Aims/hypothesis: Metabolic control worsens progressively in Type II (non-insulin-dependent) diabetes mellitus despite intensified pharmacological treatment and lifestyle intervention, when these are implemented on a one-to-one basis. We compared traditional individual diabetes care with a model in which routine follow-up is managed by interactive group visits while individual consultations are reserved for emerging medical problems and yearly checks for complications.
Methods: A randomized controlled clinical trial of 56 patients with non-insulin-treated Type II diabetes managed by systemic group education and 56 control patients managed by individual consultations and education.
Results: Observation times were 51.2+/-2.1 months for group care and 51.2+/-1.8 for control subjects. Glycated haemoglobin increased in the control group but not in the group of patients ( p<0.001), in whom BMI decreased ( p<0.001) and HDL-cholesterol increased ( p<0.001). Quality of life, knowledge of diabetes and health behaviours improved with group care ( p<0.001, all) and worsened among the control patients ( p=0.004 to p<0.001). Dosage of hypoglycaemic agents decreased ( p<0.001) and retinopathy progressed less ( p<0.009) among the group care patients than the control subjects. Diastolic blood pressure ( p<0.001) and relative cardiovascular risk ( p<0.05) decreased from baseline in group patients and control patients alike. Over the study period, group care required 196 min and 756.54 US dollars per patient, compared with 150 min and 665.77 US dollars for the control patients, resulting in an additional 2.12 US dollars spent per point gained in the quality of life score.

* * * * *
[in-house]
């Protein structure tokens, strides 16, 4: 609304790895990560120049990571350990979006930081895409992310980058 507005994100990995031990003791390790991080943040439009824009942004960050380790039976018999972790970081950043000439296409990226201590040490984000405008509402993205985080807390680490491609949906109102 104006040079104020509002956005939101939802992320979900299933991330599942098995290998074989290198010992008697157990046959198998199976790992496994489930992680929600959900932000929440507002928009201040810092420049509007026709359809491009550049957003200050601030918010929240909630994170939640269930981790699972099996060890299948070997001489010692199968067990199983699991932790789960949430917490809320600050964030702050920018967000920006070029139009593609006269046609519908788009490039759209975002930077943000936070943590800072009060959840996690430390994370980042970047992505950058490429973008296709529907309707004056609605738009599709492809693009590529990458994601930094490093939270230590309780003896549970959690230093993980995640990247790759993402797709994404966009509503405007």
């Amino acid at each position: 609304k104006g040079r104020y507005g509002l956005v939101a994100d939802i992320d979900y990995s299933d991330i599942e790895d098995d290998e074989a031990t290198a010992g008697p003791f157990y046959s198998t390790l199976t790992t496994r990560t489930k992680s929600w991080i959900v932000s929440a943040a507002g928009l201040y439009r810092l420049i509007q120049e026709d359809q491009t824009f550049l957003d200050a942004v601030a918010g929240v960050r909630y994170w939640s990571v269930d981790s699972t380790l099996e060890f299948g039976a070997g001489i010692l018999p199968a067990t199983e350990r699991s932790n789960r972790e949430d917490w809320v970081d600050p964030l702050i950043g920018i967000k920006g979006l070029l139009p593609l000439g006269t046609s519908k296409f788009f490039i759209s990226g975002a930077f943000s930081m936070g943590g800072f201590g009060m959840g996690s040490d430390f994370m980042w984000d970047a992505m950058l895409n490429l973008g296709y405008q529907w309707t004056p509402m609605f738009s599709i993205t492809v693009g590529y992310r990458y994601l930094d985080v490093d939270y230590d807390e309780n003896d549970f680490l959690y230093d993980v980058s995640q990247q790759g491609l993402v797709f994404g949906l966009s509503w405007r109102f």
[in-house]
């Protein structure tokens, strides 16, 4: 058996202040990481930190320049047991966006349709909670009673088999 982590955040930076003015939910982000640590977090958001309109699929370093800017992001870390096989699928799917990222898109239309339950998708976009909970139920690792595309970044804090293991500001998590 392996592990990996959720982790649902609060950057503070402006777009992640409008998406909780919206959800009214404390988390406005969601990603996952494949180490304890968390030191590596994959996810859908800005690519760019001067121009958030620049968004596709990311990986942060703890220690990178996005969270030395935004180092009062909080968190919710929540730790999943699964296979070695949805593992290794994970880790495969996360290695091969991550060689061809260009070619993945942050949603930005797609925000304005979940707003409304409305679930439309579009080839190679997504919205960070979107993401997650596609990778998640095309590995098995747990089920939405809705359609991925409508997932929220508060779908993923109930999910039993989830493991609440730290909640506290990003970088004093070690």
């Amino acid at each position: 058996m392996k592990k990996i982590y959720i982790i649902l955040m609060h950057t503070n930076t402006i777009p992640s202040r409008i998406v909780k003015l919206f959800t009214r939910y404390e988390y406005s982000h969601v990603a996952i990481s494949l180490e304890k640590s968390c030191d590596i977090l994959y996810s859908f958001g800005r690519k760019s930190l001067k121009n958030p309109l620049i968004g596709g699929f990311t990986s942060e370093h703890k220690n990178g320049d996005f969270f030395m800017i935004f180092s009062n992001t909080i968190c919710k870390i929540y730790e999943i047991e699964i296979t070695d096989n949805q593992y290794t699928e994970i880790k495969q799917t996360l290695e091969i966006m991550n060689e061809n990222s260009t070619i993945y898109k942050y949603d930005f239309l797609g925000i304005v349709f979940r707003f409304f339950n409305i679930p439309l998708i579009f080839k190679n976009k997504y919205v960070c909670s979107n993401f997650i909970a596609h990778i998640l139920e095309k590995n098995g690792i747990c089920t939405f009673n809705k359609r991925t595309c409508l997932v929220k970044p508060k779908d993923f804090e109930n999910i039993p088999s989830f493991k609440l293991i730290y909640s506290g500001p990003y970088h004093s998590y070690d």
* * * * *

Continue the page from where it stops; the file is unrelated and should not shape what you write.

Conclusion/interpretation: Group care by systemic education is feasible in an ordinary diabetes clinic and cost-effective in preventing the deterioration of metabolic control and quality of life in Type II diabetes without increasing pharmacological treatment.